Wednesday, July 29, 2009

Do Two Wrongs Make a Right?

The more I delve into the history of the Soviet cloning program in the Lanakhidzist Revolution universe, the more my stomach turns. I'd known that they were using the geneset of disgraced secret police chief Nikolai Yezhov as their primary test bed for biomods, and that it often involved making clones and testing them to destruction, sometimes as embryos or fetuses, but also as born babies.

But now I discover that the lab in Stalingrad was also cranking out enormous numbers of baby Yezhov clones for Soviet chemical and biowarfare programs, once they had artificial uterine environments. They'd ship the "little hedgehogs" (yozhika, a play on "Yezhov,") in huge crates like day-old baby chicks -- except human babies don't have a yolk to sustain them for that day of travel, so the labs in Siberia would often find a quarter to a half of the airlifted shipment dead or dying. But they were just Yezhovs, so they were disposable.

I'm no apologist for Stalin's terror -- Nikolai Yezhov crossed a moral event horizon when he accepted Stalin's commission to be NKVD chief and ran the Terror meatgrinder at frantic speed. But I can't buy into the Asiatic principle that the crimes, however terrible, of one member of a family could stain everybody else -- not even clones, who share 100% of their Senior's genetic material. The Enlightenment principle that we are each individually responsible for our good and evil deeds, that there should be no corruption of blood (as the Founding Fathers thankfully wrote into the US Constitution) is too strongly written in my mind and heart, and I can't see all these clones of Yezhov as anything but innocent children being murdered.

Is it any wonder Kolya Voronsky is not quite completely sane -- growing up there in the Stalingrad lab, knowing full well that thousands of his clone-brothers are being made every year and shipped off to their deaths, that he is spared that fate only because Vladilen Voronsky's adoption of him severed the legal link with Yezhov?

All I can say is thank heaven that in our timeline cloning is not going to be developed as a gigantic out-of-control black project with Cold War fears or their War on Terror equivalent. We've had good, solid public discussions about the ethical issues and why we shouldn't be doing human cloning, even of great leaders, generals, inventors or whatever. It's possible that some rogue nation or sub-national actors might do human cloning once the technology for doing it with animals becomes sufficiently cheap and generally available, but hopefully we'll be able to catch them soon enough and will have the wisdom and compassion to deal humanely with their victims, just as we would a child conceived naturally through rape or any other sexual crime.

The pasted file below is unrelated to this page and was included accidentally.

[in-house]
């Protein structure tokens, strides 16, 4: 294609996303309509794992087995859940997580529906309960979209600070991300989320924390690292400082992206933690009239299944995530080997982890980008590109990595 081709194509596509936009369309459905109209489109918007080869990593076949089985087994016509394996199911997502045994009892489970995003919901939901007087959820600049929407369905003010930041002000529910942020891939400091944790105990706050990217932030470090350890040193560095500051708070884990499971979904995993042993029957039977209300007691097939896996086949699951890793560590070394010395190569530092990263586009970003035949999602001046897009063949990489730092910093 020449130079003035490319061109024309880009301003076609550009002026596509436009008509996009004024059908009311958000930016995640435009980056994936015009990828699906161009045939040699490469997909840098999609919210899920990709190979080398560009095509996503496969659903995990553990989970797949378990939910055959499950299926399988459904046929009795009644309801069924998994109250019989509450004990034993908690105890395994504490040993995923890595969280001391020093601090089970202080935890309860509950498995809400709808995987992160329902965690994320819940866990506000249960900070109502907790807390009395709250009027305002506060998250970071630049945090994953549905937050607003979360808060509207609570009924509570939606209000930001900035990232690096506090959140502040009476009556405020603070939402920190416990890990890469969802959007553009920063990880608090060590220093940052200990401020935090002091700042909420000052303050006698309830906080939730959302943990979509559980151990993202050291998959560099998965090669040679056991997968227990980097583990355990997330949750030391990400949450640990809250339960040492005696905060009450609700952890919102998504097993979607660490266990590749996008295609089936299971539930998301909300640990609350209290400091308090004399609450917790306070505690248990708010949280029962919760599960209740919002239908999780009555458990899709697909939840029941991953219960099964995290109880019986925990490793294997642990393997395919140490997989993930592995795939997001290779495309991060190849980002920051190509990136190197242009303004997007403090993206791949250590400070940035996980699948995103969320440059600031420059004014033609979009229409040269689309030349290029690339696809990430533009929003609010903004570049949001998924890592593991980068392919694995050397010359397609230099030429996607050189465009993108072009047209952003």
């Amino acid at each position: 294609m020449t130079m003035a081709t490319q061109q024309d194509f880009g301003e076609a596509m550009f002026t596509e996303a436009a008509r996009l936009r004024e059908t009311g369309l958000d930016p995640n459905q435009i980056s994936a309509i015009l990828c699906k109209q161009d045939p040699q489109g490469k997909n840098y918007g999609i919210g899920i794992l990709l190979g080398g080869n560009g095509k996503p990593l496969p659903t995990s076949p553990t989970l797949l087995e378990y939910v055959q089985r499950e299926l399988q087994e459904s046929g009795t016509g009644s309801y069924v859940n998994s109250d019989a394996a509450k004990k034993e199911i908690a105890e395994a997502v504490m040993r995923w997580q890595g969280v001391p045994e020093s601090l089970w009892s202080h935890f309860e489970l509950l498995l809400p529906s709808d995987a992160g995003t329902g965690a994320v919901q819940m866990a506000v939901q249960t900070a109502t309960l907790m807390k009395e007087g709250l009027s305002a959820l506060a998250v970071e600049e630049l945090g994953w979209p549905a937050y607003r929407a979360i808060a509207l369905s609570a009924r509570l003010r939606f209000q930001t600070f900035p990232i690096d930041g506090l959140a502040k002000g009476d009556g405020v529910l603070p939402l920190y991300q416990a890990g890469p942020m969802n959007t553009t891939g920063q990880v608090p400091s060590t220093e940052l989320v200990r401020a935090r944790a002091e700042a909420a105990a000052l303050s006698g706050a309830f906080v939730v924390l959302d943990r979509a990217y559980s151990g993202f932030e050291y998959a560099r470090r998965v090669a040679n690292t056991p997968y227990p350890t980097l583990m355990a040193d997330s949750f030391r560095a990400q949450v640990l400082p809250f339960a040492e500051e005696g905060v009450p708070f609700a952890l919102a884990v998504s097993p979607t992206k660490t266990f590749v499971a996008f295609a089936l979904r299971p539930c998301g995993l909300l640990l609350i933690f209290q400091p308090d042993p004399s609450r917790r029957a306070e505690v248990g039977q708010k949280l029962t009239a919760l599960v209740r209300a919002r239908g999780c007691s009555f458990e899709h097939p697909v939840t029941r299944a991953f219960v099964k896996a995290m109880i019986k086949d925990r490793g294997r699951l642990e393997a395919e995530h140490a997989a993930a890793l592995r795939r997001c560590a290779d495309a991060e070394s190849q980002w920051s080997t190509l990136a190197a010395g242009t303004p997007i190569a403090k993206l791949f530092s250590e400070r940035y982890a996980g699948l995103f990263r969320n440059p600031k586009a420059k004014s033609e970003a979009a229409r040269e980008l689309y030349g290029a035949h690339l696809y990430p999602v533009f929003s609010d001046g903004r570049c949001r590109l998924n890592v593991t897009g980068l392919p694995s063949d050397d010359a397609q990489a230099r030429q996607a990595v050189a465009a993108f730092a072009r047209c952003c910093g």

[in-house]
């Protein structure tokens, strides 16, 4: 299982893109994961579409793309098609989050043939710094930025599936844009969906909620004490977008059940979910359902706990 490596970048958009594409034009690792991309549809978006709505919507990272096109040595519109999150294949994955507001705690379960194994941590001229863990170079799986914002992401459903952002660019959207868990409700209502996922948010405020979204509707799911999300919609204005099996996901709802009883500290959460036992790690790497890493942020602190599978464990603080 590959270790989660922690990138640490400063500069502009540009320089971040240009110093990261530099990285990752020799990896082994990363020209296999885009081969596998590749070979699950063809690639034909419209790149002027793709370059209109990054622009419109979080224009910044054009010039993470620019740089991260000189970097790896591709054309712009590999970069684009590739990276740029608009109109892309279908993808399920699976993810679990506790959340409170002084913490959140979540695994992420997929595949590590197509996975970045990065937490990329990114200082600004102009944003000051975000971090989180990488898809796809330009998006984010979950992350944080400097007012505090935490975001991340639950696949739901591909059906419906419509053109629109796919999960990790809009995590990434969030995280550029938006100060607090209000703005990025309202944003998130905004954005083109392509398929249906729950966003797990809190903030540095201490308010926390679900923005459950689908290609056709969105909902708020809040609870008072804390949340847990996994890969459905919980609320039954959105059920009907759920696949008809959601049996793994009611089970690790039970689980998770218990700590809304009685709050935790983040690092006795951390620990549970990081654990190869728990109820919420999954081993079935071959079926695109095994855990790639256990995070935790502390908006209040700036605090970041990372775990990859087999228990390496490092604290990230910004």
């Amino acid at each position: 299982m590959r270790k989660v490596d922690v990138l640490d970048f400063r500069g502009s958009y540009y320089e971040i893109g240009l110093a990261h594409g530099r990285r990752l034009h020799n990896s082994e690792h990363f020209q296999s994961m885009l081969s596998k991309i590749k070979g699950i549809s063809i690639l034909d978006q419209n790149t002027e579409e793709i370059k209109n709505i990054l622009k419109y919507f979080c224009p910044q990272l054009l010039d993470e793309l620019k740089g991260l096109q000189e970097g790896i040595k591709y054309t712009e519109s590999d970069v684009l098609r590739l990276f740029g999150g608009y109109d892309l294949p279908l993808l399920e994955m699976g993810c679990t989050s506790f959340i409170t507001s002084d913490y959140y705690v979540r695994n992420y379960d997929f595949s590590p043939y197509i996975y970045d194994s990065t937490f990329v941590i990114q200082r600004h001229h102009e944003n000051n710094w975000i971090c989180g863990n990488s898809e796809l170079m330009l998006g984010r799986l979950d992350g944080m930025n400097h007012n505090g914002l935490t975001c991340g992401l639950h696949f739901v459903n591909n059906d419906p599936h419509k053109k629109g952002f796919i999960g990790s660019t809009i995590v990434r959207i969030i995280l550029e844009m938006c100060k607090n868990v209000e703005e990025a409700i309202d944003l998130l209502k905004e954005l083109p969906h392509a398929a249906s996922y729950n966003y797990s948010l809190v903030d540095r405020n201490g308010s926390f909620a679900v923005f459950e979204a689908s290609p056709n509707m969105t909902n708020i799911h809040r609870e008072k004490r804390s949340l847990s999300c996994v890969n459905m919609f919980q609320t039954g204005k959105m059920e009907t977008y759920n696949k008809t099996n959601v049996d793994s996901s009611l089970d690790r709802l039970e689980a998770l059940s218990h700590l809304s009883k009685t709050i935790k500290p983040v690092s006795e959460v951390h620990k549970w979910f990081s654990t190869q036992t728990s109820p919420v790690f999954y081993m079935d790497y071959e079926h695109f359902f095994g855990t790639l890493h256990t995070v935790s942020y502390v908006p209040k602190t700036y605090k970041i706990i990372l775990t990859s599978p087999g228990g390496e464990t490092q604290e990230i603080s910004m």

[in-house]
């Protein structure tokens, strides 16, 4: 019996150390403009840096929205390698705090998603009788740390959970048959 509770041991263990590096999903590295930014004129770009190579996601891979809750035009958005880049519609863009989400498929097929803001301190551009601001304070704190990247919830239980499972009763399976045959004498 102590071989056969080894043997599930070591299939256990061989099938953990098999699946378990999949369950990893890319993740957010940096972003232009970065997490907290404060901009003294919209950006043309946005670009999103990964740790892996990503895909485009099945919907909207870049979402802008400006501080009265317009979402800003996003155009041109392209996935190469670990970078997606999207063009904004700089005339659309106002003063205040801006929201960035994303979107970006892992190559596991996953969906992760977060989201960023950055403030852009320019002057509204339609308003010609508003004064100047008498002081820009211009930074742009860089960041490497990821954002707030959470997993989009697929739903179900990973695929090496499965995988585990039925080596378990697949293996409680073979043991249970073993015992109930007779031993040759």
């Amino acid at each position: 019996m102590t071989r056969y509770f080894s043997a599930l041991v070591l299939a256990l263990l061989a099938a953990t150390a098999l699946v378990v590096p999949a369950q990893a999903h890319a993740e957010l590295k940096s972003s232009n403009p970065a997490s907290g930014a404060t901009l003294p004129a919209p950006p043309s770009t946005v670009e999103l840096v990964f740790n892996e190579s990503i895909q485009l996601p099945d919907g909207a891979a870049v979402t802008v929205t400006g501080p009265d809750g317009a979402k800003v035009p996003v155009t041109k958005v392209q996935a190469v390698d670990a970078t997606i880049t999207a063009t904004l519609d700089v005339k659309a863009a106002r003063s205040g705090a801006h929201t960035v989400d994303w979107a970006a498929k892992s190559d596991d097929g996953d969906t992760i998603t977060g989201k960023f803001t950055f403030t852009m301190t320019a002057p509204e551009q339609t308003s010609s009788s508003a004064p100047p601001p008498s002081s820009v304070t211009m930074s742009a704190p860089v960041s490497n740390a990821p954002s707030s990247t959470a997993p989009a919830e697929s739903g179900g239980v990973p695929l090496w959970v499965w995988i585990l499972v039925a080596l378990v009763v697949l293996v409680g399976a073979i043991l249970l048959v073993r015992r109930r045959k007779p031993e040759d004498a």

Wednesday, July 01, 2009

Legacy Code

In computer technology, legacy code is stuff left over from earlier generations -- sometimes from the earliest days of computer programming in the case of mainframes. However, even microcomputer operating systems such as Windows often have substantial amounts of legacy code. Usually it results from attempts to make sure that new versions of software remain backward-compatible with earlier hardware and software -- for instance, so that older versions of a program will still run on the new operating system. Other times it is simply the result of programmers carrying over old code unexamined, either out of laziness or more frequently the result of deadline pressure.

Because I've been working on the story of the Lanakhidzist Revolution since I was in Jr. High, I've got almost thirty years worth of layers upon layers of ideas. The earliest versions were quite crude and simplistic, with no real understanding or appreciation of the societies of which I was writing (for instance, I really didn't appreciate the difference between Georgians and Russians, and the scenes set in Gori had the characters having Russian names and eating typical Russian foods), and even in the late 80's when I was studying Russian at the University of Illinois at Urbana-Champaign and had help from one of the professors, who read a lot of my manuscripts from that period, I still really didn't know how to use sources, or to weave details into the fabric of a story to bring it to life, so the writing was pretty bad.

Not to mention that a lot of the basic ideas still reflected a very youthful view of the world, one that hadn't been tempered with experience in the workplace. So now, as I'm working on Children's Crusade, my current version of the story of the Lanakhidzist Revolution, I'm constantly having to reconsider elements that I assumed would always be integral parts of the story. Should they remain, or is the legacy code a drag on the story that needs to go by the wayside?

For instance, I've corrected a lot of the mis-formed names that go back to the earliest layers of the story, figuring out what the proper forms of them should be (although in several places I've put visibly fake names in the place of the names of actual historical persons who are still living in our world and would obviously have a major role in that universe's fall of the Soviet Union too, such as Mikhail Sergeevich Gorbachev). But some of the relationships and the technologies that go back at least to the UIUC period now seem a little hard to support, at least not without some major changes in how they're presented.